By Rick King and Chang Wang, contributors

Editor’s Note:  Both Rick King and Chang Wang consider themselves lucky, and the luckiness is generational.  King, a “baby boomer” who was born in California and grew up in Massachusetts, believes overall, his generation is better off than his parents’ and his children’s; Wang, originally from Beijing, belongs to “Generation ’89” in China, even believes his generation is the luckiest in Chinese history since 1842. 

China Insight invites King and Wang to author a conversational style essay to compare the lives and the key characteristics of the “baby boomers” in the U.S. and the “Generation ’89” in China. 

In this last installment, King and Wang will describe and compare how healthcare, values and growing global citizenship affect the two groups and how the systems work in their respective countries.  Who were their cultural icons and was there any overlap?  




King: For my generation, healthcare is at the whim of the employer.  That was also true for my parents’ generation.  There was very little regulation so we have explosive issues of healthcare costs.  That the United States chose to make healthcare a benefit from the company where you work is problematic.  My father worked for one company for his whole career, even though the company was acquired by another company; but the healthcare stayed.  That is very rare indeed for my generation.  Healthcare follows the job, so if you change the job, your healthcare dramatically changes.  Healthcare issues continue to be a part of the national discussion.  I believe that we received good medical attention when we were growing up; it was a good period of time.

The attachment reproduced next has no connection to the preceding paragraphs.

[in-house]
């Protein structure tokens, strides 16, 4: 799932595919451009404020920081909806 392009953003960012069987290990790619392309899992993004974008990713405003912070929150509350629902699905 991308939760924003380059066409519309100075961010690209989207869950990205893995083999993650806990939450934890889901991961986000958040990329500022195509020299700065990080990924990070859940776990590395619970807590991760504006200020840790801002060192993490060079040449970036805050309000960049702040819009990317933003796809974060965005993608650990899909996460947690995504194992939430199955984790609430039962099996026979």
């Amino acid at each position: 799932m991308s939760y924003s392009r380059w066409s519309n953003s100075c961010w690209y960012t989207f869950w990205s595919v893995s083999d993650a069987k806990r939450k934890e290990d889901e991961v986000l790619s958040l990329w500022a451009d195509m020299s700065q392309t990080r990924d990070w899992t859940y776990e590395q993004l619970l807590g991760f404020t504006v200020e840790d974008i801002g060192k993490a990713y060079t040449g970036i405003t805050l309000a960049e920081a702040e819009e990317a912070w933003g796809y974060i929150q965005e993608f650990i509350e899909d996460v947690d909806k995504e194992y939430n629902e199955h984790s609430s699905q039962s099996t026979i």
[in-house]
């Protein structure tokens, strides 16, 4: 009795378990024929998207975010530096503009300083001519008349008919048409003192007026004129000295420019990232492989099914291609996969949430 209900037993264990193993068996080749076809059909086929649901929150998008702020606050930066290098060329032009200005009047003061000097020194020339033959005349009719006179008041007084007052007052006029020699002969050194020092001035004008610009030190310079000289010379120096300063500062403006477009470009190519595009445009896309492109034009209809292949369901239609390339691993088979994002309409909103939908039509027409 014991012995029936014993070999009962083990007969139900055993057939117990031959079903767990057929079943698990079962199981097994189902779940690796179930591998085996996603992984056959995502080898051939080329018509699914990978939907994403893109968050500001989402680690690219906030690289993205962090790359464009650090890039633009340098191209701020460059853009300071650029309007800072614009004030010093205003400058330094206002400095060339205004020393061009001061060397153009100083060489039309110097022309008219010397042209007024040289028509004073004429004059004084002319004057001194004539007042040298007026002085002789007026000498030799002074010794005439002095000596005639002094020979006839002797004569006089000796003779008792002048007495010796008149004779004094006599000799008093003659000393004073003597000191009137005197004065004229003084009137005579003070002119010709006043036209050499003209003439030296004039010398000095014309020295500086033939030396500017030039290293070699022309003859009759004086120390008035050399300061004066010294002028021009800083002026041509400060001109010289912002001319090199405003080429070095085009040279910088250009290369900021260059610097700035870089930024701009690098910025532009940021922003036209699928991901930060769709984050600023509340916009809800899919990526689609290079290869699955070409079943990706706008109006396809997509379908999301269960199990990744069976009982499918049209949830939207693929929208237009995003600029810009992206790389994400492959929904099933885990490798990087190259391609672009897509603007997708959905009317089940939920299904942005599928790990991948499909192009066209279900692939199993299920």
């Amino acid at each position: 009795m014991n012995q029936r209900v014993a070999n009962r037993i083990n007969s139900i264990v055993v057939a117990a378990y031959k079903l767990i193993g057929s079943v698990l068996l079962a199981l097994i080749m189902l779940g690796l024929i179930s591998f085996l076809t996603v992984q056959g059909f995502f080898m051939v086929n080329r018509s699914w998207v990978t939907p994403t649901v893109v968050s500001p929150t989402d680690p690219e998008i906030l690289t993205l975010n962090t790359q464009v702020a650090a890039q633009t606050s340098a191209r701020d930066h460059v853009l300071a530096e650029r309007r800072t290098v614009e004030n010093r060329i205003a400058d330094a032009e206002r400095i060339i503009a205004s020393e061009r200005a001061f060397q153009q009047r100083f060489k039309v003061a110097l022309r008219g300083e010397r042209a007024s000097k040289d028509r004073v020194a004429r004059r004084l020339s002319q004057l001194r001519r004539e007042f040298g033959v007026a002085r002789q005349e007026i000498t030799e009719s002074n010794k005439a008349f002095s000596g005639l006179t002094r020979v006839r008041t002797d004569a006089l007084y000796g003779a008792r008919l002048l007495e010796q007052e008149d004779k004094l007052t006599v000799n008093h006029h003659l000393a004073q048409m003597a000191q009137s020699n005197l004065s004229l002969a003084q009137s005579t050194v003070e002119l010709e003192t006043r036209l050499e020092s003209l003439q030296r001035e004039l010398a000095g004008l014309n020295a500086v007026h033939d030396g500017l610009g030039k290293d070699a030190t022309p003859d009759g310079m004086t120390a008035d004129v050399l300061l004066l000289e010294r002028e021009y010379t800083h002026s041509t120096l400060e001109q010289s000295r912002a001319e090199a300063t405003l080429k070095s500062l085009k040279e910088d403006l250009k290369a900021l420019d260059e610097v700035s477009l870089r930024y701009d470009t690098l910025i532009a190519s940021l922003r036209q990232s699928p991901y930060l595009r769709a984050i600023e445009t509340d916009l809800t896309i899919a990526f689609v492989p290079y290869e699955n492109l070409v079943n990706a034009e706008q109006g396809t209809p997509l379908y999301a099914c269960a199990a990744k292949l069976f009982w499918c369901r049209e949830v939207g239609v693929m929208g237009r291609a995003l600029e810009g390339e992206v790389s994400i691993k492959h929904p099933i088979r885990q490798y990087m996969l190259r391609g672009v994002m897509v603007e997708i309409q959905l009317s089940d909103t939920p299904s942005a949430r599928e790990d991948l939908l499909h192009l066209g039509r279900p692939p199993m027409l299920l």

Wang:  My generation has healthcare benefit – if you are in the public sector in China, or have health insurance – if you are in the private sector.  The government promises a pension, too. 

China’s healthcare industry is for-profit, so if you don’t have coverage, they won’t even admit you into the ER.  I witnessed patients who were sent back home to die because they could not pay at the hospital.  Now the Chinese government promises minimal healthcare benefit covering most citizens.  We will see. 


Value system

King:  My parents’ generation has some of the finest ethics and values, many of which were passed on to my generation.  My generation got corrupted in many respects by material things.  There are many people in my generation who are actually responsible for the financial problems that hurt the banking and housing industry so badly in recent years.  We saw a lot of organizations go down because of that.  It’s sad to admit, but many people responsible for that disaster are members of my generation. 

My kids’ generation has a different set of values.  They tend to be more skeptical toward large institutions, such as government and banks.  That’s why Google is valued by its corporate motto of “Do no evil,” which resonates with the young people who work there. 

My generation had the freedom to define our own value system: we could be simultaneously nationalistic in supporting our country, but also against the war in Vietnam.  That was a freedom given to my generation that my parents’ generation did not have.  Unfortunately, some people of my generation took that freedom to an excess, e.g., creating the banking crisis.  My generation took the freedom and made a good decision to be good and involved citizens - that was a big strength of our time.